Release Year: 1998
Label: Wicked World/Earache Records
1996. Yours truly graduated high school and landed a job at what would end up being GameStop. At the Electronics Boutique I was working at (Rockingham Park, Salem, New Hampshire), I would sometimes be visited by a lanky, long-haired dude wearing various different black metal shirts. One shirt was of a band called December Wolves, and I told him that was an interesting name for a band. He smiled and said, “Thanks, man. I’m the bass player. Check us out sometime.” Yep, that’s my story of how I met Brian Izzi (now best known as the guitarist for crusty grinders Trap Them) and got wind of December Wolves. I ordered their debut album, ‘Til Ten Years, and found it to be very folk-laden, quite long in the tooth, and somewhat fluffy, but it had some major promise. Apparently, Earache Records saw promise in them too, and signed them to their subsidiary, Wicked World. I lost touch with Brian (due to me quitting my job a month later), but was excited to hear that they had signed to a major underground label, and was curious as to how its follow-up, Completely Dehumanized, would stack up against the debut just two years later.
At that point, December Wolves could have gotten away with renaming themselves, because comparing the two albums is like comparing apples to… well, armageddon. Gone are the flutes, the female vocals, the fluff and the long songs, and in their place is sheer, unadulterated destruction. Izzi took up both guitar and bass duties, as well writing the album entirely by himself, save for lyrics shared between him and vocalist Devon “Smails.” After a short sample, you hear “Take this as a warning…” and holy mother of GAWD, you best heed. The title track is just blasting fury, cold-yet-catchy riffs, bass that carves through the mire, and Devon’s acidic vocals spitting venom at everything and everyone. Picture Rebel Extravaganza-era Satyricon getting into a car accident with Voivod en-route to an At The Gates concert, and you wouldn’t be too far off. It’s just seething and vicious from beginning to end, with hooks bombarding you left and right.
Speaking of which, Completely Dehumanized is chock full of memorable moments. “We Are Everywhere” starts off with a simple guitar and bass line before ramping up in both intensity and speed. Closer “To Kill Without Emotion” is a rousing way to close the album, featuring a very anthemic chorus. Hands down the best track on here, though, is “Friday the 13th,” with some absolutely vicious riffs between Izzi and fellow guitarist Tim Van Dono, laying satisfying waste to the listener every time it’s played.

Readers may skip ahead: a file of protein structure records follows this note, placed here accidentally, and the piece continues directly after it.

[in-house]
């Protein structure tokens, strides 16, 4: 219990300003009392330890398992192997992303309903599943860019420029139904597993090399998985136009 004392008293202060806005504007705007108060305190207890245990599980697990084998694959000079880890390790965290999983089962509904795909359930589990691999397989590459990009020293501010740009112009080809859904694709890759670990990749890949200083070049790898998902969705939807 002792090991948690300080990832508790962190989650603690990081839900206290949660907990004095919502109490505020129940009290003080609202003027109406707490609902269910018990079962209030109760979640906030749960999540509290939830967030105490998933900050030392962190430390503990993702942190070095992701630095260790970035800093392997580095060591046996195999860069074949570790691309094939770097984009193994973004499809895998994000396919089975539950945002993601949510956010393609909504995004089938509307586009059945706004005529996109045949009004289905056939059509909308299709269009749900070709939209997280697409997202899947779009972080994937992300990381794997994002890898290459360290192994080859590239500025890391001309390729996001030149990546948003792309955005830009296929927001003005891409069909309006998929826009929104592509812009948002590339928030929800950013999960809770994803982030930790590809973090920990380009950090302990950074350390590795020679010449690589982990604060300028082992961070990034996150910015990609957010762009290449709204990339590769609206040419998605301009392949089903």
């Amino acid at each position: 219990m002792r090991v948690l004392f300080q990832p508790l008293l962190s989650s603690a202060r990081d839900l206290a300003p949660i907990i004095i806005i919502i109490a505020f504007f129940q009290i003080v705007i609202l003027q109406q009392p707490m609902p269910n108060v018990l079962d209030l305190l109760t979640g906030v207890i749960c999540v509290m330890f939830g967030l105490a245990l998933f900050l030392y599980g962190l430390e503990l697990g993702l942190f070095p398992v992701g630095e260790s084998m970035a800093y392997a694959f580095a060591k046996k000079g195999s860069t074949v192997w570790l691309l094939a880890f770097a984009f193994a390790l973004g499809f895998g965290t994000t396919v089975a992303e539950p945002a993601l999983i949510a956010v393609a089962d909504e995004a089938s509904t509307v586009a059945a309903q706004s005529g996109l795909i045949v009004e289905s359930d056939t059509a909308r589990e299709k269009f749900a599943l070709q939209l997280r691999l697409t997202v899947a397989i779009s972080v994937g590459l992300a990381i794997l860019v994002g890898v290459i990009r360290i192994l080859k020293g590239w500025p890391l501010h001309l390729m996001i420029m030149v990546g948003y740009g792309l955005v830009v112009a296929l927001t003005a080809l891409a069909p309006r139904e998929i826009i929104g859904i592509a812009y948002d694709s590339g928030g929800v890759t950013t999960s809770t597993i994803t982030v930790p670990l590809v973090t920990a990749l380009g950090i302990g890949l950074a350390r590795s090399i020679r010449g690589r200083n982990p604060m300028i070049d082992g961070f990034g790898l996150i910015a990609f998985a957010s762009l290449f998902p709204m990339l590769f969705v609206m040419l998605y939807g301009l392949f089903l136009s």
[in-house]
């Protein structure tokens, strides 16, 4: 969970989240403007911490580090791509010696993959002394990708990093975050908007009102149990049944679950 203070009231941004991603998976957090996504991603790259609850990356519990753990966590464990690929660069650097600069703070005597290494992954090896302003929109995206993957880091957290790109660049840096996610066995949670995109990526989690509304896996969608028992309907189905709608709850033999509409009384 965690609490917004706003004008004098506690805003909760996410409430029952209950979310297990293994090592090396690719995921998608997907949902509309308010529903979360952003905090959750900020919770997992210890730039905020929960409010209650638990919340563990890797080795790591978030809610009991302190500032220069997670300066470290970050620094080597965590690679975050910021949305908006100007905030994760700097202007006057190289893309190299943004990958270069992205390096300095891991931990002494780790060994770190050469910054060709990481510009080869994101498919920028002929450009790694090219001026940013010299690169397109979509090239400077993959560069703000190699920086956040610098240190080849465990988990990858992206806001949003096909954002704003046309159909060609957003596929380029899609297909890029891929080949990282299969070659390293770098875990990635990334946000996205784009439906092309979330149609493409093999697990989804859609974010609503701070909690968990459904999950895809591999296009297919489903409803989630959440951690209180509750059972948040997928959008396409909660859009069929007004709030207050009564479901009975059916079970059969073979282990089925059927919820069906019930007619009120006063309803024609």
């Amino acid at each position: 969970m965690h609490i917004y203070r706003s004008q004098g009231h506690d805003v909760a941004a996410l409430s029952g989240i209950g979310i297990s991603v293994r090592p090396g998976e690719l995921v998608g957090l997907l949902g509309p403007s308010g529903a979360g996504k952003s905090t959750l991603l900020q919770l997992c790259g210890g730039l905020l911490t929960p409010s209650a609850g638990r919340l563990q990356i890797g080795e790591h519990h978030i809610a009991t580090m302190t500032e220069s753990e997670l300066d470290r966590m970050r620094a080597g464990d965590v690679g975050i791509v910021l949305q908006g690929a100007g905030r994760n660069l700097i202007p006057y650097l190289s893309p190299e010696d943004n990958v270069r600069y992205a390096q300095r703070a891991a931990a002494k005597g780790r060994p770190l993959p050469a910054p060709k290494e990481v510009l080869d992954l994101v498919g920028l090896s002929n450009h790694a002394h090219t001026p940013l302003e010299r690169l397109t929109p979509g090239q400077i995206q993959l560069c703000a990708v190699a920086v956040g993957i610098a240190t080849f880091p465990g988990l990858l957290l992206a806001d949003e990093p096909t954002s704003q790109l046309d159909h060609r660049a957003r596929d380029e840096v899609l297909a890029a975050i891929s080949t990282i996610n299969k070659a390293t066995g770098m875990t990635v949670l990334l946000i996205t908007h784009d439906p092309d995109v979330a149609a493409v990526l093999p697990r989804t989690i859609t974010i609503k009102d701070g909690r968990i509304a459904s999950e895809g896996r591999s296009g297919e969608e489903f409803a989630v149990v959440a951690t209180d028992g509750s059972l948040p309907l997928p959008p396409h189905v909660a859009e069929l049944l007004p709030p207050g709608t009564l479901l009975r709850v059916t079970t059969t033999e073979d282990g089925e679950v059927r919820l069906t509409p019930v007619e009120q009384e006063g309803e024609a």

One of the noticeable things about Completely Dehumanized is the production. It’s icy, cold, and mechanical, but the bass is right up front. Izzi, being a bassist originally, did a good job bringing attention to his basslines, as it revealed that he’s no slouch on guitar or bass. The drums are a bit off-sounding, especially the cymbals, but still gets the job done. One thing to mention is the variety of moods on here. Meaning: there is none. Those seeking anything remotely resembling an ounce of respite or peace should go elsewhere. However, those who want some of the most vicious black metal to come out of the 90s should look no further.
December Wolves had a hell of a time trying to capitalize on the power of Completely Dehumanized. I remember reading an interview in Metal Maniacs that their drummer, Scott, played to such a capacity that he more-or-less physically exhausted himself out of the band, and thus they couldn’t find a suitable replacement for live shows. One more album, 2002’s Blasterpiece Theatre, was released before all activity ceased within the band. One thing to note, however, is despite the fact that Brian is plying his trade with Trap Them, their Encyclopaedia Metallum page shows their activity status as “Unknown,” therefore I sincerely hope that one of New Hampshire’s best-kept secrets have at least one more album up their sleeves. If not, Completely Dehumanized is one hell of an album to remember them by.